One of the most far-reaching documents of its type, the statement from the US Endocrine Society, a leading medical and scientific body, examines how exposure to both natural and man-made hormones can harm health.
The statement covers a wide range of topics, both familiar and new. Many readers will be aware of such issues as windows of development, the role of oestrogens in breast cancer, and the role of EDCs in hypospadia and cryptorchidism.
However, the statement also discusses newer territory in depth. One chapter is dedicated to epigenetic mechanisms, a growing research area which looks at how EDCs can affect the germ line, altering inheritable traits in an almost neo-Lamarckian manner.
The Society pinpoints endocrinologists as being particularly well-suited for developing environmental health research along the lines discussed in the document.
There are also recommendations to link research to clinical practice in order to equip physicians with adequate information about EDCs to help diagnose health problems, and a strong endorsement of the precautionary principle to guide policy.
- Download the Endocrine Society Statement from this page
The type of material used in administering total parenteral nutrition is a risk factor in the development of liver problems in premature infants, a new study has concluded.
The research, published in the journal Pediatrics, found that PVC infusion kits containing the phthalate DEHP substantially increased the chance of developing cholestasis. (1)
Other research has already shown that DEHP leaches out of TPN infusion systems (2), leading to substantial exposures for patients, and also that TPN itself is an added risk factor for cholestasis (3).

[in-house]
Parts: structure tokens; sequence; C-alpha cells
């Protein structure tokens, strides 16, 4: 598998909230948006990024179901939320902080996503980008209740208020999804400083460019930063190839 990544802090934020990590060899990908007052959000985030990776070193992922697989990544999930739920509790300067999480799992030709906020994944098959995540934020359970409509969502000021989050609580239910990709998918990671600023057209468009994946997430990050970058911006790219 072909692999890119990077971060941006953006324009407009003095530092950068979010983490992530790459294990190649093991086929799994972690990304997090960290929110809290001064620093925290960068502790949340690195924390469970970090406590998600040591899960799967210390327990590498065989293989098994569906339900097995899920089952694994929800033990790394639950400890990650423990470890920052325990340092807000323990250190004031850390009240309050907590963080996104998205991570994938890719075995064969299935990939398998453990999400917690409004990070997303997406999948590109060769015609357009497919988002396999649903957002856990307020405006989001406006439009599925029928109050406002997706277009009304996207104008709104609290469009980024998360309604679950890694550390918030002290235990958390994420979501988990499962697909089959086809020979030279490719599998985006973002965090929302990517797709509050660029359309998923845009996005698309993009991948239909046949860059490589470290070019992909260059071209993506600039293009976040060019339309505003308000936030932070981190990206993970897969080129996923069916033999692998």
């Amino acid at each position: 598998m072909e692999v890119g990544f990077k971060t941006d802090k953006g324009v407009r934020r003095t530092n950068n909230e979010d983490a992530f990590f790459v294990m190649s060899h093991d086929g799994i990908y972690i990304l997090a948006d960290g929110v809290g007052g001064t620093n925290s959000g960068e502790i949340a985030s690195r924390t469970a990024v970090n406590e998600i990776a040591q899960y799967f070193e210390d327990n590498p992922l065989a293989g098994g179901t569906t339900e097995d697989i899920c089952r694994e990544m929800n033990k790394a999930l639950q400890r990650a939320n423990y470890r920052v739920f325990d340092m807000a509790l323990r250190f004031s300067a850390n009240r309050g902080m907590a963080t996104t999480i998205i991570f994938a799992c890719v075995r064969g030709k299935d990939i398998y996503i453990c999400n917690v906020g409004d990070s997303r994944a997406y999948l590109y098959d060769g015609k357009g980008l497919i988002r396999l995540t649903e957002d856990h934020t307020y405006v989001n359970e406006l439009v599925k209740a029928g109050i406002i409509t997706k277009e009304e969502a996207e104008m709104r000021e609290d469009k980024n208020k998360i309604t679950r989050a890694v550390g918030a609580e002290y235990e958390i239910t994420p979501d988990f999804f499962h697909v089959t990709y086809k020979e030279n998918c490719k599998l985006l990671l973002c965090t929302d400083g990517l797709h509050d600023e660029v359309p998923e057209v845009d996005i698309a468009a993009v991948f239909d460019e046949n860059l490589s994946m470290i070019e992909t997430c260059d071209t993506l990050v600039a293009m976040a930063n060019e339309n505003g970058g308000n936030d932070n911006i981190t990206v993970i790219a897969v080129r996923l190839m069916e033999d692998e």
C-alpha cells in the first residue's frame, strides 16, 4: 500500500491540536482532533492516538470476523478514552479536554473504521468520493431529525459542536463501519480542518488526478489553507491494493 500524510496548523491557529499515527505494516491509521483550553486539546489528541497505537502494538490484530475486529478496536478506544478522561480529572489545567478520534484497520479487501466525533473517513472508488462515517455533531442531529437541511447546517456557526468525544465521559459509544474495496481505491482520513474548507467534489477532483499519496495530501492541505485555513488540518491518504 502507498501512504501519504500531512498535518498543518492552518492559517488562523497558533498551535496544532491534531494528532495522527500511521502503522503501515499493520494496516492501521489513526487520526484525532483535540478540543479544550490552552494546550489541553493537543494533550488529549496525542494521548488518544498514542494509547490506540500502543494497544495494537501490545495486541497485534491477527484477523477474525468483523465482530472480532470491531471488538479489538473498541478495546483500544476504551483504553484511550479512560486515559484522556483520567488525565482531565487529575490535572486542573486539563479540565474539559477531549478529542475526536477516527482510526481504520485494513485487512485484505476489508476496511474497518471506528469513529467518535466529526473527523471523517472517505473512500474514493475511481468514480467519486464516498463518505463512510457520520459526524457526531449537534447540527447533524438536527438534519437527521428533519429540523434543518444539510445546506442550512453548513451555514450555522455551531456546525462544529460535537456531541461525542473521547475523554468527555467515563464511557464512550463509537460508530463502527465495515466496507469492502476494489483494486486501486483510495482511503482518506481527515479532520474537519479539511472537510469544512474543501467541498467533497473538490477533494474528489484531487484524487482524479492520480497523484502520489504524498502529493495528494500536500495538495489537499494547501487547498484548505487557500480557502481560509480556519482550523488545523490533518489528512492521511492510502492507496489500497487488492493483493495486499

Editor’s note: The study was heavily, and in our opinion unfairly, criticized by the American Chemistry Council. You can read our response here.
What is new in this study is the comparison between cholestasis incidence in infants treated with PVC PVC-free infusion systems, which allowed an association between DEHP-containing TPN and cholestasis to be determined.
In this specific study, the use of infusion systems containing DEHP increased the risk for cholestasis by a factor of 5.6. After changing to systems free from DEHP, the incidence of cholestasis dropped from 50% to 18%.
- Study: Pediatrics 124:710-716; von Rettberg et al
- DEHP: J Pharm. 262(1-2):83-91; Kambia K et al
- TPN: Clin Liver Dis. 12(1):97-110; Guglielmi FW et al
Forty Years’ War – Limited benefits in push for cancer screening: Cancer screening is receiving increased attention and funding. Unfortunately, for many cancers, there is little evidence that it helps reduce deaths.
Exposed – industry strategy to defend BPA: Recruiting a pregnant woman as a spokesperson and hints of a scare campaign about losing tinned food suggest industry can’t defend BPA using science.
Urinary phthalate levels and preterm birth: Human study indicating that high phthalate levels increase the chance of premature birth . Authors speculate that phthalates alter the timing of labour by reducing progesterone production.
Effects of hormone disruptors on reproductive physiology and behaviour: Review of the effects of endocrine disruptors on ecosystems and health, including changed behaviours and epigenetic disruption of the germ line.
French agency identifies environment as “huge” cancer risk: Says cancer is “cross-factorial” and that interactions need to be included in chemical safety assessments. French cancer rates have nearly doubled in the last 25 years.